It follows your E.P., Just for You. How does the E.P. differ from your earlier work? You have faced tragedy and relationship breakup. Is it a darker work than your earlier material?

My earlier work was before the storm. It’s that feel-good music. The driving to the beach; no care in the world kinda music. Just for You was written about the three years I spent in a relationship that was probably always destined to end. I don’t believe anything I write is necessarily darker but it’s definitely more emotional and lyrically deeper.

You have said (in interviews) you want to be a strong voice for women. Do you think there are enough similar-minded artists out there? Do female artist get overlooked and discriminated against would you say?

I want to be a strong voice for anyone and everyone! I do feel close to my WOMEN because we do go through tough times. If we cry we are too emotional; if we don’t cry we’re not womanly enough.

If we stand together we look like we are whining… I mean it never ends. WHY can’t we just be!?  As women in this industry, we also have to be sexy enough or funny enough. WE SHOULD JUST BE GOOD enough. No matter what.

Which singers and artists have inspired you most in your career so far?

James Taylor. Always has been! I grew up listening to him; inspired by his lyrics and his guitar playing.  And of course my girls: Bonnie Raitt, Carole King; Aretha Franklin, Billie Holiday; Nina Simone, Sia; Beyoncé, Alanis Morissette…I could go on forever.

With music, I feel it always depends on the mood you’re in or the things that are happening in your life – or in the world at the present time.  If you asked me this after my breakup I’d probably say no music (L.o.L.). It was so hard to listen to anything without being reminded of the good times and the bad.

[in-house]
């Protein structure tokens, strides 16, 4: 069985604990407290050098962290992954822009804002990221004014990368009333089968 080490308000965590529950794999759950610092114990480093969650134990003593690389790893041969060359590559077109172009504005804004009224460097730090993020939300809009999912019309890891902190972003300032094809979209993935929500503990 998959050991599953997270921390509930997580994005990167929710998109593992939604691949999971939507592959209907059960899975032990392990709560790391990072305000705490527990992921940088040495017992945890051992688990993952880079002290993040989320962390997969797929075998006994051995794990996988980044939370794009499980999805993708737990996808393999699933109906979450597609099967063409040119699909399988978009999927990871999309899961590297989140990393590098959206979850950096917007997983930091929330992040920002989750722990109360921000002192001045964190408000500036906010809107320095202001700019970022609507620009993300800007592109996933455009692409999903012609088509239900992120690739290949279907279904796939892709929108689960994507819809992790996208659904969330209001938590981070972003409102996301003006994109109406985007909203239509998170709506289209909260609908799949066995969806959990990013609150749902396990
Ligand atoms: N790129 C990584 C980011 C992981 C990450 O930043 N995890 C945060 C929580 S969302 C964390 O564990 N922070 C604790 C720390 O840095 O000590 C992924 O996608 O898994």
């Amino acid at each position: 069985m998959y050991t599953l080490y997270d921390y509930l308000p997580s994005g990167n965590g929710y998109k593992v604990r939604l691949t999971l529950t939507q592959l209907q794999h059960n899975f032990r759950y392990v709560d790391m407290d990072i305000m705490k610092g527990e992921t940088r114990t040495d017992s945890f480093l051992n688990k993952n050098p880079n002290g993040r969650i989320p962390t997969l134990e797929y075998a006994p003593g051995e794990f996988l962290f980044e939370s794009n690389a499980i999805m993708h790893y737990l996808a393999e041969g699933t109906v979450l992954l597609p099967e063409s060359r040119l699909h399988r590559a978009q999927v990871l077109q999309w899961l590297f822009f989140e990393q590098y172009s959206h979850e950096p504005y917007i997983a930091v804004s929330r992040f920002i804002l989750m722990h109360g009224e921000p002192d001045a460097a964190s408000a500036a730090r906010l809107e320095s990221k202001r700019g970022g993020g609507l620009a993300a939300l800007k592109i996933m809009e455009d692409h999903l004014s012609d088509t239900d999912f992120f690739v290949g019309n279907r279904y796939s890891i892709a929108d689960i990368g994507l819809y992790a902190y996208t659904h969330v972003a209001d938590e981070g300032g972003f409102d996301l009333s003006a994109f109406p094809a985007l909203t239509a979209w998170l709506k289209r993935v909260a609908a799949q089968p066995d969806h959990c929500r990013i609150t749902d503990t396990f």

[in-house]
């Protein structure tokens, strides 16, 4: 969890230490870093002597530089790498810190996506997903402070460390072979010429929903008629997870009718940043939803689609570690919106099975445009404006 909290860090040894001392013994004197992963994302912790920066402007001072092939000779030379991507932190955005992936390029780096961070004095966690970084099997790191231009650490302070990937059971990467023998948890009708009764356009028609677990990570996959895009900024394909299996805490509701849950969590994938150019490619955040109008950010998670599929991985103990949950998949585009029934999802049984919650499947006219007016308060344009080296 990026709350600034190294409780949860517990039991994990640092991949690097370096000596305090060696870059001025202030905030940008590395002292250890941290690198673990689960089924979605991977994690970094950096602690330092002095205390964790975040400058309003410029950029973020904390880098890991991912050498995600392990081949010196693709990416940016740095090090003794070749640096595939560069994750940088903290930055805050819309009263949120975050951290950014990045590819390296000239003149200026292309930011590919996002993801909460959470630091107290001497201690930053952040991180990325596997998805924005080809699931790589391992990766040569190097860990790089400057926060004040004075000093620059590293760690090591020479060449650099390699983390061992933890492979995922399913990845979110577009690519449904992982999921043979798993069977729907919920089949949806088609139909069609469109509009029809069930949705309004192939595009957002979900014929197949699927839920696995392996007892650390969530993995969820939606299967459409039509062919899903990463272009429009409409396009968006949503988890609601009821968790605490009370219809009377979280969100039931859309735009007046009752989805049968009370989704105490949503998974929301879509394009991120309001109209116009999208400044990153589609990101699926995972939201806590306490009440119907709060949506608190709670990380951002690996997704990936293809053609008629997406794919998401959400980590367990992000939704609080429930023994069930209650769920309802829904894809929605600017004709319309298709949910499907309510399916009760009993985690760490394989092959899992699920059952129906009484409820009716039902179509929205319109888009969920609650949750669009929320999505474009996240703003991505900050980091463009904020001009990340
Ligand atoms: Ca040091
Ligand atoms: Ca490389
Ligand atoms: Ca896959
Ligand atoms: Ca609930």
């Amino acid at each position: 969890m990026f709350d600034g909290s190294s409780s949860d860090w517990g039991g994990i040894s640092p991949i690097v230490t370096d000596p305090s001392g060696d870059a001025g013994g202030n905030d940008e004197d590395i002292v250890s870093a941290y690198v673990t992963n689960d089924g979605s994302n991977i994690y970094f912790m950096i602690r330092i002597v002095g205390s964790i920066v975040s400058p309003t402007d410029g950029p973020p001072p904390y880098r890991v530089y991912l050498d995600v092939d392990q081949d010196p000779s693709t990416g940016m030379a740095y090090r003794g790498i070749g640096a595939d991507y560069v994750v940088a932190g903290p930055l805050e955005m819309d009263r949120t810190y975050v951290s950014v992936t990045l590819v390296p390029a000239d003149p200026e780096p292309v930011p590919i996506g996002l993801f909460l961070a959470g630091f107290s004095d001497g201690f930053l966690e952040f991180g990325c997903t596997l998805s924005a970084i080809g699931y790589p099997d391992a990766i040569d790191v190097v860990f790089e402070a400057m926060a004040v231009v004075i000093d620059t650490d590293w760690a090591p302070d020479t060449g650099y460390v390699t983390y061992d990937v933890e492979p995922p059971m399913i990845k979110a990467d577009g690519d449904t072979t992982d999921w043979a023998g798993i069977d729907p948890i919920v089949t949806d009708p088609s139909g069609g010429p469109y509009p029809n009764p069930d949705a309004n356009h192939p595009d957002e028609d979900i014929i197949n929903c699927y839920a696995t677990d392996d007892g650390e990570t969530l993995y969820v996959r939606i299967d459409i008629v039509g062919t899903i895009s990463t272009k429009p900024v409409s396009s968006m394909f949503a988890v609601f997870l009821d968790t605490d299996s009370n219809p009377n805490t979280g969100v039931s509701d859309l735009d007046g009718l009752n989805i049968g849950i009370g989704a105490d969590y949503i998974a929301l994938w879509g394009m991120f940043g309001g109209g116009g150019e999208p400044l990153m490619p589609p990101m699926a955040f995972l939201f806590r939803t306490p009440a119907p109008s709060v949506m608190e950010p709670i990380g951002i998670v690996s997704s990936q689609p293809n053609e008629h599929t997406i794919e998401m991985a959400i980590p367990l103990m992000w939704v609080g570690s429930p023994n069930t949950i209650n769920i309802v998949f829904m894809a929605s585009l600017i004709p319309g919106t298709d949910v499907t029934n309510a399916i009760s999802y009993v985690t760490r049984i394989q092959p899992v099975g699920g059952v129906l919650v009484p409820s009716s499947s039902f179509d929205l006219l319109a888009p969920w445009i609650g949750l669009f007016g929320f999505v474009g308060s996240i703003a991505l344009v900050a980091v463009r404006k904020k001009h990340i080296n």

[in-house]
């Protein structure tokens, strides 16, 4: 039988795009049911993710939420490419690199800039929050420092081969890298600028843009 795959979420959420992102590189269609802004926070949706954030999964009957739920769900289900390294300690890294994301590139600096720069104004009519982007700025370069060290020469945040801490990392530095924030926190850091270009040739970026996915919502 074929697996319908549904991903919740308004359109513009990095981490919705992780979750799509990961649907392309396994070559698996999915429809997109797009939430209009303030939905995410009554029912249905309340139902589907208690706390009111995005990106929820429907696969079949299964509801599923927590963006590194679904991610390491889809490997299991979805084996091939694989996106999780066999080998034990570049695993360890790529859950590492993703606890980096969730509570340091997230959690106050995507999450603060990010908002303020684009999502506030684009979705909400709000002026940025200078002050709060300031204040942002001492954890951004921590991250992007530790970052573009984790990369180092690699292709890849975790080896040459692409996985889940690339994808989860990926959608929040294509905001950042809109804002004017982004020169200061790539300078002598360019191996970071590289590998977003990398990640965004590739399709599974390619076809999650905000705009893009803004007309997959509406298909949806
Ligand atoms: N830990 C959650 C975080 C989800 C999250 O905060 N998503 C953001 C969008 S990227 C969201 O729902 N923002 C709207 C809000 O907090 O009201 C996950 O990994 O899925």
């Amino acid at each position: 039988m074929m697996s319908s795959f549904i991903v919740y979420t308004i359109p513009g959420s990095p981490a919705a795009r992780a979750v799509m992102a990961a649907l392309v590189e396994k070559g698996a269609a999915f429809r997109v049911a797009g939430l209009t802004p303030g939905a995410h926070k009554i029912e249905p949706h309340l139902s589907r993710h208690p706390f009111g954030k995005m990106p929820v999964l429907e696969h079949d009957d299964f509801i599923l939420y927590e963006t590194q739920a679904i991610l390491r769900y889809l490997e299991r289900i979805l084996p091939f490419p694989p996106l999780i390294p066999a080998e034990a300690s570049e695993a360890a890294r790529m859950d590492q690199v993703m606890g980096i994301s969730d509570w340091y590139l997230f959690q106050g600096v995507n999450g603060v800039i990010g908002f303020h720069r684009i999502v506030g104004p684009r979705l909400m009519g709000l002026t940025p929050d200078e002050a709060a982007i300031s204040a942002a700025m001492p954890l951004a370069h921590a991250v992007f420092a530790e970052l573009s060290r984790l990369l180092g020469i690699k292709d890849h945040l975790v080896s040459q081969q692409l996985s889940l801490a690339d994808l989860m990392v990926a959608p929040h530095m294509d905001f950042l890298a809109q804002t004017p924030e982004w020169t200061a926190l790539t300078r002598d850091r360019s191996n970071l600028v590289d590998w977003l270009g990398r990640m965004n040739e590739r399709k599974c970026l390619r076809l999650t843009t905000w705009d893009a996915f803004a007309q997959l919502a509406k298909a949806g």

2016 was a busy and memorable one for you. Which memories stand out from the year?

Radio tours; Chains‘ release; Love Who You Wanna Love‘s release. My amazing team growing and growing. The discussion of the future and all of the beautiful people I would love to inspire through my music.

Obviously, you have new music out but what other plans do you have for 2017? Will you be touring the new E.P. a lot?

TOURING, for sure.

I will definitely always have the last E.P. as songs I’ll sing but I’m hoping to finish another E.P. in the next few months.

I am sure many in the U.K. would love to see you perform. Have you played here before and is it somewhere you are thinking of visiting?

I studied abroad in London and performed at the Fringe Festival in Edinburgh. It’s a magical place (the U.K.). I hope to be able to have the opportunity to do a world tour (or just to perform there).

Are there any new artists, either locally or mainstream, you suggest we check out?

My wonderful and talented friend Rilan. His passion for music inspires me all the time. We have collaborated a few times but have yet to produce a track. I’m hoping for a lot of that this year!

What advice would you provide any young songwriter coming through right now?

Never be afraid to be vulnerable in your music: the best work comes from your most trying times.

Whether happy or sad: give everything you have.

Finally, and for being a good sport, you can name any song (not yours as I’ll do that) and I’ll play it here.

(L.o.L.) That’s a hard one…hmm…

Let’s do With Every Heartbeat – Robyn